Recommendations for Improving the Safety of Intrahospital Transport

To address this important—and we believe underreported and understudied—patient safety issue, hospitals should first assess their current practice and policies. This assessment should include a review of the following elements: which patients are being transported and to which locations, pre-transport assessments, transport personnel competency and responsibilities, handoff communication, necessary equipment and supplies, and transport monitoring (Table).

Examples of Best Practices

Hospitals will have variable answers to the questions posed in their review of practice and resources, and the literature does not include scientific assessments of various strategies and practices. Nonetheless, our review of the literature, monitoring of listserv communiqués, and discussion with various providers has pointed us to certain practices worthy of consideration.

First, the use of a TSS or another tool that standardizes the pre-transport assessment is an essential component of safe intrahospital transport.(5) However, this case clearly demonstrates that the tool itself will not ensure safety. Developing a structure for how, when, and by whom it is used and ensuring competency for its use is as important as the instrument itself. One hospital uses a "Ticket to Ride" system, in which the ticket serves as the communication form between sending and receiving personnel. The ticket includes patient identification, stability, and risk information. The transport personnel are responsible for ensuring the nurse completes the ticket and that the ticket is with the patient until return to the home unit. Another best practice is a checklist system used by the sending nurse. The checklist outlines the essential steps of patient identification, pre-transport assessment (including need for analgesia or sedatives), notification to providers and accompanying personnel when necessary, and checking supplies and equipment necessary for transport.

There are many implications for further study of patient safety during intrahospital transport of acutely ill patients. Identification of risk factors for negative outcomes associated with intrahospital transport of acutely ill patients would help inform the development of a useful pre-transport assessment tool. Hospitals often retrospectively identify these risk factors after sentinel events occur (eg, patients with escalating oxygen therapy requirements, as in this case). Other risk factors, such as altered mental status, morbid obesity, and use of sedative agents and/or sleep apnea, may not be familiar to care providers. Intervention studies are needed to evaluate system improvements, such as transport teams or innovative communication systems.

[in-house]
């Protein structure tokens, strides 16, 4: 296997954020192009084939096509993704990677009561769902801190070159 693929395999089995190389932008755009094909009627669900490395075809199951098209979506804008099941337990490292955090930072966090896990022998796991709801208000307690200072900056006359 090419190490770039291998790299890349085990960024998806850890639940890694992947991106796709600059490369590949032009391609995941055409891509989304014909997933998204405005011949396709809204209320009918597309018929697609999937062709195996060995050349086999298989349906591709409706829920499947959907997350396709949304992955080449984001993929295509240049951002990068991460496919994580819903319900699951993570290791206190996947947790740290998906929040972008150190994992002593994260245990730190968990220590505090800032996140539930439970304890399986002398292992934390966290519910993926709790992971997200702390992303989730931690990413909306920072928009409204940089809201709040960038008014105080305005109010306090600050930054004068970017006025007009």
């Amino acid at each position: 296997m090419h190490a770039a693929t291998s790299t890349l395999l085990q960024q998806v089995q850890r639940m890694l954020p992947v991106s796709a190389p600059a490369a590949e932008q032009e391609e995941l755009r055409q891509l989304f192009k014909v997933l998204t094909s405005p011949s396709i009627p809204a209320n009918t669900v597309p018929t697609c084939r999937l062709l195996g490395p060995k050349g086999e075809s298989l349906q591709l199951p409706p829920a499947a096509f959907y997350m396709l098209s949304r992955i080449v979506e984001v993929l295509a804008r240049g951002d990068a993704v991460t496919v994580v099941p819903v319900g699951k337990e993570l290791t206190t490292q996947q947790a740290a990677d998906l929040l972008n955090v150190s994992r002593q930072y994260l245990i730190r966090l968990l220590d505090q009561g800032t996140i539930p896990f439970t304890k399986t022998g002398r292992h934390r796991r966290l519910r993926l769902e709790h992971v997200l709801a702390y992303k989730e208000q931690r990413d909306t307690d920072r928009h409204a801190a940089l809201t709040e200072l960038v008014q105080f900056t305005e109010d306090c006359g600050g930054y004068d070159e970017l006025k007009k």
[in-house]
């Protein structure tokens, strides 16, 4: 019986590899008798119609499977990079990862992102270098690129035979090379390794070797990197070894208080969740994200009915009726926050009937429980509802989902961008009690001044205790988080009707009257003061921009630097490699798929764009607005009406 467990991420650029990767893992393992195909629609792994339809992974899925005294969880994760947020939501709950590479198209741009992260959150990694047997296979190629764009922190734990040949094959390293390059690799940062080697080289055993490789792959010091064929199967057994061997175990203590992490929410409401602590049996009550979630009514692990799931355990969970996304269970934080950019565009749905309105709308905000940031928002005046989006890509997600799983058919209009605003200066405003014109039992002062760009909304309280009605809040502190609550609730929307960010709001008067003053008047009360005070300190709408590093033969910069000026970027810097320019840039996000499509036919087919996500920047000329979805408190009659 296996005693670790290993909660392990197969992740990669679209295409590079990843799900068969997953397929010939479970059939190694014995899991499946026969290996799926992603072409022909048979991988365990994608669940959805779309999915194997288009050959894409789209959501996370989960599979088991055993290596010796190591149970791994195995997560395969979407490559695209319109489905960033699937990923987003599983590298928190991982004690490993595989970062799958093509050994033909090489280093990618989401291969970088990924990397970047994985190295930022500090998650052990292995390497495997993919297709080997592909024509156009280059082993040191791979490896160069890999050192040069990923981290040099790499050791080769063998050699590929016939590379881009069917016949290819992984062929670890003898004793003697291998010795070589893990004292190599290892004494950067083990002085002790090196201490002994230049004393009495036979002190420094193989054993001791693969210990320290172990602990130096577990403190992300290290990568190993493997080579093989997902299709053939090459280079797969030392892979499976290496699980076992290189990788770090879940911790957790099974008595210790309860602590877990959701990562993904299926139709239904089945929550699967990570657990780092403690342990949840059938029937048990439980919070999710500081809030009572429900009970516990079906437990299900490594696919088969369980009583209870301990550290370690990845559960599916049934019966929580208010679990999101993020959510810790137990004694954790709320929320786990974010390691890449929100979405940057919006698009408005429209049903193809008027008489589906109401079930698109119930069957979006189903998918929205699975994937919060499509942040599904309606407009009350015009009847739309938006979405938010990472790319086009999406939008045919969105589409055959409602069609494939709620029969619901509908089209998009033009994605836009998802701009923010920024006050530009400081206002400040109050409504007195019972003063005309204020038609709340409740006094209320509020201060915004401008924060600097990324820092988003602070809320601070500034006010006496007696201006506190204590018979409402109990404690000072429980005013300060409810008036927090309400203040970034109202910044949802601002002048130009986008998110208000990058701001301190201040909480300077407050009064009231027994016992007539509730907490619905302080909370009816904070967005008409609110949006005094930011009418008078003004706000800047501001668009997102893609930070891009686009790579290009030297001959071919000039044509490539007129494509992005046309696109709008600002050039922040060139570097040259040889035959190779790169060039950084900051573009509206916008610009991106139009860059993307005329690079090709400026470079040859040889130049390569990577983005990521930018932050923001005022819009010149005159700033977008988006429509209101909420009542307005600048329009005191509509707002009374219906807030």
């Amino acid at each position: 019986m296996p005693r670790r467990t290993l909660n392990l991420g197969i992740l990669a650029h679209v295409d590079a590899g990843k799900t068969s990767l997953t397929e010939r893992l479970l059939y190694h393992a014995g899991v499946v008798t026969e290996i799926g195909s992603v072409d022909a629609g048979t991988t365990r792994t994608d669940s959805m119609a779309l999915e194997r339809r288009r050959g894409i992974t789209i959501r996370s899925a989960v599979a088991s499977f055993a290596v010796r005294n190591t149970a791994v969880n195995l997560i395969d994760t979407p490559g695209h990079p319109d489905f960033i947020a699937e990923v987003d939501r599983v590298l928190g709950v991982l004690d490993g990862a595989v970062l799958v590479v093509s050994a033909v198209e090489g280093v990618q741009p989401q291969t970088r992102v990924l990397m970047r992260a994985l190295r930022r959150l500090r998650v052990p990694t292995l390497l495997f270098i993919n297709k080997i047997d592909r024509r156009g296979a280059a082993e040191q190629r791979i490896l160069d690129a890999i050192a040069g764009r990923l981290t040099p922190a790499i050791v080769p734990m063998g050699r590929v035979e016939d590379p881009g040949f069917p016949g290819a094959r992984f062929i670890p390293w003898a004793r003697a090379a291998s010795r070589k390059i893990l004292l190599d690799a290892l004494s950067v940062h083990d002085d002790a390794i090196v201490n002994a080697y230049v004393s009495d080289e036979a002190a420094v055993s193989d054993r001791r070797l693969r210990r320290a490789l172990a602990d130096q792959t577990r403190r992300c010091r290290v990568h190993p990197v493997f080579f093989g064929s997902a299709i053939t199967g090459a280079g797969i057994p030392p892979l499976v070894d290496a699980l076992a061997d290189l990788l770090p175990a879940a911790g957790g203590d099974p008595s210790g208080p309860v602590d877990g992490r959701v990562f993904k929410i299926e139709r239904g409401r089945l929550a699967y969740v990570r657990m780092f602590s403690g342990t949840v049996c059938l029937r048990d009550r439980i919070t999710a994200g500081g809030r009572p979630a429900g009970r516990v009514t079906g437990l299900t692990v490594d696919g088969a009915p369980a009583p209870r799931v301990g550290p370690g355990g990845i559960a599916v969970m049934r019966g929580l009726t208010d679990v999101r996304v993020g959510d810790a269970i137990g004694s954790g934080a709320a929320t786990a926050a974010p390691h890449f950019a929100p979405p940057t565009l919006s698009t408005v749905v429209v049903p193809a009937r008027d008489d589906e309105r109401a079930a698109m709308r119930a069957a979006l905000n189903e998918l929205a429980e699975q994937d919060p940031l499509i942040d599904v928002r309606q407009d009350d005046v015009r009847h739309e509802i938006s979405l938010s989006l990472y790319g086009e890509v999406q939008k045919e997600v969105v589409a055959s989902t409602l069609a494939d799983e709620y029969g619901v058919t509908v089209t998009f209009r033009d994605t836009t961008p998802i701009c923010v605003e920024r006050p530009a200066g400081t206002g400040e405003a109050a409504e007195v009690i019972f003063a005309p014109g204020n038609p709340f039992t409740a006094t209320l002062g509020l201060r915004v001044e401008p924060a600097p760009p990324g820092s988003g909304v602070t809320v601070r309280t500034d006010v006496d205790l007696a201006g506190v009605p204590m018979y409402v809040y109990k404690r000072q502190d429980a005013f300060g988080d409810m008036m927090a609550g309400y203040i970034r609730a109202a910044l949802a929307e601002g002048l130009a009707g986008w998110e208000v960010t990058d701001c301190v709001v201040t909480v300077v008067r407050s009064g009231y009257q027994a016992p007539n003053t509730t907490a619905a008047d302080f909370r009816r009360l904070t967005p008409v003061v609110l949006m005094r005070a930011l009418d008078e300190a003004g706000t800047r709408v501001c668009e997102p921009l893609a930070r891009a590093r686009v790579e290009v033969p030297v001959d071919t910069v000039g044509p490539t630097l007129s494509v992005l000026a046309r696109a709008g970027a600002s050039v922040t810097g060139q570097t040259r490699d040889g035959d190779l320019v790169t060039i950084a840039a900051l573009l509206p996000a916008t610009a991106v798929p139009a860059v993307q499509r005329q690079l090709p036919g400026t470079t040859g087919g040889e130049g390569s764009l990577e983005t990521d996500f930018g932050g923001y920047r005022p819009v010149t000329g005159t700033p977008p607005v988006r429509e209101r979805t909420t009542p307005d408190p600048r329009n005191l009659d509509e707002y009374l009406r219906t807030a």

Partly because the issue of transport tends to "fall between the cracks" of divisions, departments, and providers, it has been the subject of too little research, too few innovative quality improvement practices, and possibly too little regulation. The time has come to rectify this, lest more patients fall victims to the risk of moving around the hospital.

Take-Home Points

  • Intrahospital transport is probably quite risky but has been understudied.
  • In considering how to improve the safety of transport, the focus should be on standardized assessments, use of checklists, ensuring that the appropriate providers and technology accompany the patient, creating contingency plans for changes in patient condition, and enforcing the standards.
  • The issue of respiratory assessment and oxygen delivery is frequently poorly handled, and would benefit from the engagement of respiratory therapists in the planning process.
  • Some attention should also be paid to cultural issues that may get in the way of individuals raising appropriate concerns regarding the transfer process.

Hildy Schell, RN, MS, CCRN, CCNS Associate Clinical Professor, University of California, San Francisco School of Nursing Clinical Nurse Specialist, Adult Critical Care, UCSF Medical Center

Robert M. Wachter, MD Professor and Associate Chairman, Department of Medicine, University of California, San Francisco Chief of the Medical Service, UCSF Medical Center Editor, AHRQ WebM&M and Patient Safety Network

Faculty Disclosure: Ms. Schell and Dr. Wachter have declared that neither they, nor any immediate member of their family, have a financial arrangement or other relationship with the manufacturers of any commercial products discussed in this continuing medical education activity. In addition, their commentary does not include information regarding investigational or off-label use of pharmaceutical products or medical devices.